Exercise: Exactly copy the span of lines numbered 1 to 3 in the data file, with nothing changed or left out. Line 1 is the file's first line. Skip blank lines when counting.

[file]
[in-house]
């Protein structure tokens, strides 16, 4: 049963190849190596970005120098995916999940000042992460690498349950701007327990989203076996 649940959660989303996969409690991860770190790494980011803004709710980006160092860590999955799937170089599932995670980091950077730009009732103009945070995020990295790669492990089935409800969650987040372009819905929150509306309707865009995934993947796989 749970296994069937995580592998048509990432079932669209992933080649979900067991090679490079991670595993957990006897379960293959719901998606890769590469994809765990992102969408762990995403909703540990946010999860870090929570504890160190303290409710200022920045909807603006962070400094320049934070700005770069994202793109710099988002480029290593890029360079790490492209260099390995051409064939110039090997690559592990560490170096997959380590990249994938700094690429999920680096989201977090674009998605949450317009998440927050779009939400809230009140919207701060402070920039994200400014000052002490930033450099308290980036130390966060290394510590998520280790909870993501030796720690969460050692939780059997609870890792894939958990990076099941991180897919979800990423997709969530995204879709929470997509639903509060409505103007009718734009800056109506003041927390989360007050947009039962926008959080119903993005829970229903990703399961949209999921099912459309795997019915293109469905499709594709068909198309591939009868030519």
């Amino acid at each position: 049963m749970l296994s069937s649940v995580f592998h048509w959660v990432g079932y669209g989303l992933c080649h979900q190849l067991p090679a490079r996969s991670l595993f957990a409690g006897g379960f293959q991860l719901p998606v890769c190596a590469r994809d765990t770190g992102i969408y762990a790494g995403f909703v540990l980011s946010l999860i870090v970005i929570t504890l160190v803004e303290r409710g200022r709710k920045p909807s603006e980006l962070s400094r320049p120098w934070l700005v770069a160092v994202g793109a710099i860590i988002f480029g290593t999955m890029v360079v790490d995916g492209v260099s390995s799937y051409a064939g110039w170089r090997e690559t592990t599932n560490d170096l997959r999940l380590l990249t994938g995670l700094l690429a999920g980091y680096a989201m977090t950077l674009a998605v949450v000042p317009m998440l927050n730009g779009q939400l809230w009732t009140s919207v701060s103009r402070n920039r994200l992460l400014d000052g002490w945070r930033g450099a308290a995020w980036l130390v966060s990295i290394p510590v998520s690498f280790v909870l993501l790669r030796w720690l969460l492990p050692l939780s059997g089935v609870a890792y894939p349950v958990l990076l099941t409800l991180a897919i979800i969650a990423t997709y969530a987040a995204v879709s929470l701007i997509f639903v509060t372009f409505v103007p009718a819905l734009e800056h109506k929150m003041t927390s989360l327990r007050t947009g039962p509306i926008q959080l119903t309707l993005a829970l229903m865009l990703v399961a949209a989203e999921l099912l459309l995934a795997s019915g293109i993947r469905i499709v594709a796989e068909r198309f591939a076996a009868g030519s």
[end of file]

[in-house]
């Protein structure tokens, strides 16, 4: 049963190849190596970005120098995916999940000042992460690498349950701007327990989203076996 649940959660989303996969409690991860770190790494980011803004709710980006160092860590999955799937170089599932995670980091950077730009009732103009945070995020990295790669492990089935409800969650987040372009819905929150509306309707865009995934993947796989 749970296994069937995580592998048509990432079932669209992933080649979900067991090679490079991670595993957990006897379960293959719901998606890769590469994809765990992102969408762990995403909703540990946010999860870090929570504890160190303290409710200022920045909807603006962070400094320049934070700005770069994202793109710099988002480029290593890029360079790490492209260099390995051409064939110039090997690559592990560490170096997959380590990249994938700094690429999920680096989201977090674009998605949450317009998440927050779009939400809230009140919207701060402070920039994200400014000052002490930033450099308290980036130390966060290394510590998520280790909870993501030796720690969460050692939780059997609870890792894939958990990076099941991180897919979800990423997709969530995204879709929470997509639903509060409505103007009718734009800056109506003041927390989360007050947009039962926008959080119903993005829970229903990703399961949209999921099912459309795997019915293109469905499709594709068909198309591939009868030519």
């Amino acid at each position: 049963m749970l296994s069937s649940v995580f592998h048509w959660v990432g079932y669209g989303l992933c080649h979900q190849l067991p090679a490079r996969s991670l595993f957990a409690g006897g379960f293959q991860l719901p998606v890769c190596a590469r994809d765990t770190g992102i969408y762990a790494g995403f909703v540990l980011s946010l999860i870090v970005i929570t504890l160190v803004e303290r409710g200022r709710k920045p909807s603006e980006l962070s400094r320049p120098w934070l700005v770069a160092v994202g793109a710099i860590i988002f480029g290593t999955m890029v360079v790490d995916g492209v260099s390995s799937y051409a064939g110039w170089r090997e690559t592990t599932n560490d170096l997959r999940l380590l990249t994938g995670l700094l690429a999920g980091y680096a989201m977090t950077l674009a998605v949450v000042p317009m998440l927050n730009g779009q939400l809230w009732t009140s919207v701060s103009r402070n920039r994200l992460l400014d000052g002490w945070r930033g450099a308290a995020w980036l130390v966060s990295i290394p510590v998520s690498f280790v909870l993501l790669r030796w720690l969460l492990p050692l939780s059997g089935v609870a890792y894939p349950v958990l990076l099941t409800l991180a897919i979800i969650a990423t997709y969530a987040a995204v879709s929470l701007i997509f639903v509060t372009f409505v103007p009718a819905l734009e800056h109506k929150m003041t927390s989360l327990r007050t947009g039962p509306i926008q959080l119903t309707l993005a829970l229903m865009l990703v399961a949209a989203e999921l099912l459309l995934a795997s019915g293109i993947r469905i499709v594709a796989e068909r198309f591939a076996a009868g030519s």